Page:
Show simple item record

dc.contributor.advisorZuidervaart, Lamberten_GB
dc.contributor.authorJung, Kristina E.
dc.date.accessioned2013-05-03T20:04:31Z
dc.date.available2013-05-03T20:04:31Z
dc.date.availableNO_RESTRICTIONen_GB
dc.date.issued2006-10
dc.identifier.urihttp://hdl.handle.net/10756/288476
dc.description.abstractTraditionally, Rosa Luxemburg has not been understood as a feminist. In the beginnings of her socio-political career she did not align herself with feminism. However, as time progressed, Luxemburg became increasingly weary of male-chauvinistic ideals including Revisionism, opportunism, centralization, militarism, and war. Luxemburg's socio-political theories and her relationships with the women's movement led her to label herself as feminist. This thesis outlines and examines the claim that Luxemburg can be described and labeled a feminist.
dc.language.isoenen
dc.publisherInstitute for Christian Studiesen_GB
dc.relation.urlhttp://www.collectionscanada.gc.ca/obj/thesescanada/vol2/002/MR30189.PDFen_GB
dc.rightsAttribution-NonCommercial-NoDerivs 3.0 Unported
dc.rights.urihttp://creativecommons.org/licenses/by-nc-nd/3.0/
dc.subjectLuxemburg, Rosa, 1871-1919en_GB
dc.subjectSocialismen_GB
dc.subjectGermanyen_GB
dc.subjectFeminismen_GB
dc.subject.lcshSocialism--Germanyen_GB
dc.subject.lcshGermany--Politics and government--1888-1918en_GB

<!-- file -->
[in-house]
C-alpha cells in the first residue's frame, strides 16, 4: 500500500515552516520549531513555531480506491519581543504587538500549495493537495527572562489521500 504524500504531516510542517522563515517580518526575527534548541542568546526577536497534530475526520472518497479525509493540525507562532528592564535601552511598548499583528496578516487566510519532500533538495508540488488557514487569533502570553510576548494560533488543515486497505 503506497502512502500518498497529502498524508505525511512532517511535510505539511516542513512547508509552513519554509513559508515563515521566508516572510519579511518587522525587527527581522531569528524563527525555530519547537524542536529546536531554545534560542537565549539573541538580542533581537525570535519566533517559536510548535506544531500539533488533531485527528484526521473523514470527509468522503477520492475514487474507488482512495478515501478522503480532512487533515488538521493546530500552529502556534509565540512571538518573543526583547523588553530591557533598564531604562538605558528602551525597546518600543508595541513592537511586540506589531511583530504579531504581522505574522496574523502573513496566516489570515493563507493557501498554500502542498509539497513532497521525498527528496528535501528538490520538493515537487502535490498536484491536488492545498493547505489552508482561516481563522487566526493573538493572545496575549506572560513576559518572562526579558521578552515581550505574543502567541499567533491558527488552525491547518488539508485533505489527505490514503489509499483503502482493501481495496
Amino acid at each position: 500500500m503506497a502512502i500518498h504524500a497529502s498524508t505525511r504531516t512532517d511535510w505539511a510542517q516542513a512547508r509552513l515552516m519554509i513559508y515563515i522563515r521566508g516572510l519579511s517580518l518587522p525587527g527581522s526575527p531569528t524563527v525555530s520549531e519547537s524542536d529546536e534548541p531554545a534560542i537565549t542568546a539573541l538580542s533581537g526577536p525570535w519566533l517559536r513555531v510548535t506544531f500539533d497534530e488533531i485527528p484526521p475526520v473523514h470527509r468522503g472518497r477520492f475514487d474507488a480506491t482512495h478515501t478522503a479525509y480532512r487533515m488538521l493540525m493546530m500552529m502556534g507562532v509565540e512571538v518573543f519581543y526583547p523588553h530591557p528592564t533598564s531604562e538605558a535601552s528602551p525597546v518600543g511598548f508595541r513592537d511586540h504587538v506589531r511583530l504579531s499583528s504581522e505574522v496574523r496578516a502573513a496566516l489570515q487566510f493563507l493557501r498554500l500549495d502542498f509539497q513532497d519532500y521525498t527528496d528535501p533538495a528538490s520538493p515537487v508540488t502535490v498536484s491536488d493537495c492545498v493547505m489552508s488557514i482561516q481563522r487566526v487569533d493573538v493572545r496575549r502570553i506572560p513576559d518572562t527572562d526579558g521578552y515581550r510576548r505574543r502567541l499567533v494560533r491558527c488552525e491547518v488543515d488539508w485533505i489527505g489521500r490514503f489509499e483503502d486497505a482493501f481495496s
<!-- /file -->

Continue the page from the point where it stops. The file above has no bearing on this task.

dc.subject.lcshFeminismen_GB
dc.titleRosa Luxemburg: First Socialist Feministen
dc.typeThesisen
dc.contributor.departmentInstitute for Christian Studiesen_GB
dc.type.degreetitleMaster of Arts (Philosophy)en_GB
dc.rights.holderThis Work has been made available by the authority of the copyright owner solely for the purpose of private study and research and may not be copied or reproduced except as permitted by the copyright laws of Canada without the written authority from the copyright owner.en_GB
html.description.abstractTraditionally, Rosa Luxemburg has not been understood as a feminist. In the beginnings of her socio-political career she did not align herself with feminism. However, as time progressed, Luxemburg became increasingly weary of male-chauvinistic ideals including Revisionism, opportunism, centralization, militarism, and war. Luxemburg's socio-political theories and her relationships with the women's movement led her to label herself as feminist. This thesis outlines and examines the claim that Luxemburg can be described and labeled a feminist.


This item appears in the following Collection(s)

Show simple item record

Attribution-NonCommercial-NoDerivs 3.0 Unported
Except where otherwise noted, this item's license is described as Attribution-NonCommercial-NoDerivs 3.0 Unported